7 February 2024

International Lunar Observatory Association (ILOA Hawaiʻi) is very pleased to announce that its small camera, named Ka ʻImi, will head to the Moon on February 14, 2024.  Ka ʻImi is one of two ILOA cameras atop the Intuitive Machines’ Nova-C lander set to be launched as part of USA’s return to the Moon. The cameras, one narrow field and one wide field, were designed and built in Canada and will be launched from Florida. Their journey is a reflection of the international endeavor astronomy encompasses and is a shining example of Hawaiʻi Astronomy and its collaborations with people from around the world.

“The ILO-X Moon-landing instruments seek to pioneer a New Frontier for Astronomy through ILOA Galaxy imaging and Astronomy observations, and to open a new dimension for 21st Century Hawai’i Astrophysics with Aloha” said Steve Durst, the Founding Director of ILOA.

The Intuitive Machines IM-1 mission hopes to be the first to succeed in its landing after more than 50 years since the last USA mission touched down on the Moon. This lunar mission comes on the heels of Moon landings made by India, China and Japan.  

The story of Ka ʻImi is not only unique in its design and fabrication origins, but also its name. The name, Ka ʻImi, is the winning submission by a student from Kealakehe Intermediate School as a part of ILOA’s Moon Camera Naming Contest held in 2022. Translated from ʻōlelo Hawaiʻi, Ka ʻImi means “to search.” This is fitting for one of its main goals which is to take the first image of the Milky Way Galaxy from the surface of the Moon in the 21st century. The name Ka ʻImi is also etched into a bracket supporting the narrow field camera.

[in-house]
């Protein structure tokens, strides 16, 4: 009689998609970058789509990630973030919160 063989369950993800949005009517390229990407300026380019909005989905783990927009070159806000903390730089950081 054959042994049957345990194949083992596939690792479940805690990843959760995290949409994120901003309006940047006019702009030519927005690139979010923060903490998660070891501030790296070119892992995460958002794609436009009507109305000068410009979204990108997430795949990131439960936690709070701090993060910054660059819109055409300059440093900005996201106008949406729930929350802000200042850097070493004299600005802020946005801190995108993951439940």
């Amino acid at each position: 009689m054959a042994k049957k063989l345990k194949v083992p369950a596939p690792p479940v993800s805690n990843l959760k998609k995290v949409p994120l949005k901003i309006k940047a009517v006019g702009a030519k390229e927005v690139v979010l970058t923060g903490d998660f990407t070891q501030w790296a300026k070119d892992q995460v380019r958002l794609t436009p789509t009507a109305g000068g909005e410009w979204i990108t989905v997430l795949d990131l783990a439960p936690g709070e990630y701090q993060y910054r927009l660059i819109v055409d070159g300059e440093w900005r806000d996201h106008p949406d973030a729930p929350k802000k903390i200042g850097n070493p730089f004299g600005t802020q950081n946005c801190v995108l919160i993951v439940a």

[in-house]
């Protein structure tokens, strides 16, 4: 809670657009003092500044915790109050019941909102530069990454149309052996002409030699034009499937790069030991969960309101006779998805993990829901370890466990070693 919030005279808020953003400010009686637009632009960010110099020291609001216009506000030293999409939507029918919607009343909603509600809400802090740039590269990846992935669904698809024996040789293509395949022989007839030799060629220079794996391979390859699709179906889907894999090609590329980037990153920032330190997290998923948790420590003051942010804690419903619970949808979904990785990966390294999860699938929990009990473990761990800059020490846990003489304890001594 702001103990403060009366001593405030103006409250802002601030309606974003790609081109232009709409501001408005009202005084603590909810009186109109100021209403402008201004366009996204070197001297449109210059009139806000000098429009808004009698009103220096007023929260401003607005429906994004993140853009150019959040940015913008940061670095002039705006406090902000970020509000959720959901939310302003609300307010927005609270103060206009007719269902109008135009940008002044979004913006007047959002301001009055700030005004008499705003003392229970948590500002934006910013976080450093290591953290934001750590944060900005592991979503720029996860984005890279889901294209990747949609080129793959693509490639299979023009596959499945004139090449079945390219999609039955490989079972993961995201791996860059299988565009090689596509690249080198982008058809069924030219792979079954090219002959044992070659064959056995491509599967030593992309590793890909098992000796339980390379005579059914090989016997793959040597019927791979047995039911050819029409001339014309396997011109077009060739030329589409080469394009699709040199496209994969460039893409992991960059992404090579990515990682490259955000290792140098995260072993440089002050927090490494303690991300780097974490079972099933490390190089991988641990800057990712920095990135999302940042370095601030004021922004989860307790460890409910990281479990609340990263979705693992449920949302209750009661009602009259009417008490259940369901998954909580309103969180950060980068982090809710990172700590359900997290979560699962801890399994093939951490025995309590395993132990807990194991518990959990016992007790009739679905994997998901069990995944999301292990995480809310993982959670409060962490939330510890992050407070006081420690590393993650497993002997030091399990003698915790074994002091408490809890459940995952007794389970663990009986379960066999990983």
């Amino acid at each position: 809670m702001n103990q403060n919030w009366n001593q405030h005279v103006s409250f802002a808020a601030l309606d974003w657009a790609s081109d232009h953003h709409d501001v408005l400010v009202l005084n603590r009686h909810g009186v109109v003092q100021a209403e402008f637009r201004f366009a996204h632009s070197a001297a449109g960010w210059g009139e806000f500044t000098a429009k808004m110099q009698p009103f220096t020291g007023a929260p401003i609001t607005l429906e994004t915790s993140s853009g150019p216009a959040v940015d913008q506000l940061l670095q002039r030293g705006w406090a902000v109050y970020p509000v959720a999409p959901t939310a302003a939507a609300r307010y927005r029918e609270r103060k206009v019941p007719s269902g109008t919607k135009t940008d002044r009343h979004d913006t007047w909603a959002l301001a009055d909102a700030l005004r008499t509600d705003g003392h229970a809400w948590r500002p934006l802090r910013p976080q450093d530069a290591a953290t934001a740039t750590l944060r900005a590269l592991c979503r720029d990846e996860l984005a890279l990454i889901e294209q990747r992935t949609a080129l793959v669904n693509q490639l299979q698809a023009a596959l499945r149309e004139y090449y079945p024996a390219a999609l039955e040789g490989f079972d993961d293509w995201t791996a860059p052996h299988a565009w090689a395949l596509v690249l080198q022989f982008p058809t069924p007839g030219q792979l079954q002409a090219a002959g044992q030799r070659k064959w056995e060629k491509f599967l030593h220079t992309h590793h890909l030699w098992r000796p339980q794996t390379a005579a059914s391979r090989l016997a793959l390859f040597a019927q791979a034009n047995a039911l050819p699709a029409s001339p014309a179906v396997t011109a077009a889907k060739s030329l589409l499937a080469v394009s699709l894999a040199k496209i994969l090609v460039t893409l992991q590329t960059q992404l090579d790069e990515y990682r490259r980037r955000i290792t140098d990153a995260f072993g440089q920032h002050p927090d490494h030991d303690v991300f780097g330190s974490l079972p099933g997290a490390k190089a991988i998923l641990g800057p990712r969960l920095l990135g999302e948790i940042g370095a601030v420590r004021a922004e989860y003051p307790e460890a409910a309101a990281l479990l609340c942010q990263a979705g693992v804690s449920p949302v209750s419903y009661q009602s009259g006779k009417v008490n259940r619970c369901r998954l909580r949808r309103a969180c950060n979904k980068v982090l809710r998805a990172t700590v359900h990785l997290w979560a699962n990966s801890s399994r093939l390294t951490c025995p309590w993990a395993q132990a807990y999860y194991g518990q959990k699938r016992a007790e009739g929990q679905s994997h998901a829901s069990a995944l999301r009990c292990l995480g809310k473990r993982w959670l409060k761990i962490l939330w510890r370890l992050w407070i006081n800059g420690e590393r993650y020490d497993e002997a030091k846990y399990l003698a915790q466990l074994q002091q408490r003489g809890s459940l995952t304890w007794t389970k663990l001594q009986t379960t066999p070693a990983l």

“Ka ʻImi is a perfect name for this camera since it will be our [Hawaiʻi’s] first mission to the Moon,” said James Kimo Keliʻi Pihana, a veteran Hawaiʻi island cultural practitioner and board member for ILOA. “As human beings, we are beginning again to return to the Moon. As Hawaiians, we are returning to Hina, the goddess.” Pihana was one of five volunteer judges who selected the name Ka ʻImi from submissions by Hawaiʻi students.

“We’ve been in Kamuela for 20 wonderful years,” says Durst. “We hope that having our own headquarters will allow us to further share our passions of observation and communication from the Moon with our local community and encourage everyone to join us in this pursuit.”  

The launch of the cameras on the IM-1 mission on February 13 at 7:57pm HST will be broadcast via SpaceX and multiple other locations online. Hawaiʻi Island residents can learn more about Ka ʻImi and ILOA Hawaiʻi’s multiple missions after the launch and landing when ILOA Hawai’i plans to share images taken from Ka ‘Imi on the Moon surface and during launch at local Galaxy Forum meetings. 

For more information about ILOA or to join us at a future Galaxy Forum, please contact us at info@iloa.org or 808-885-3474.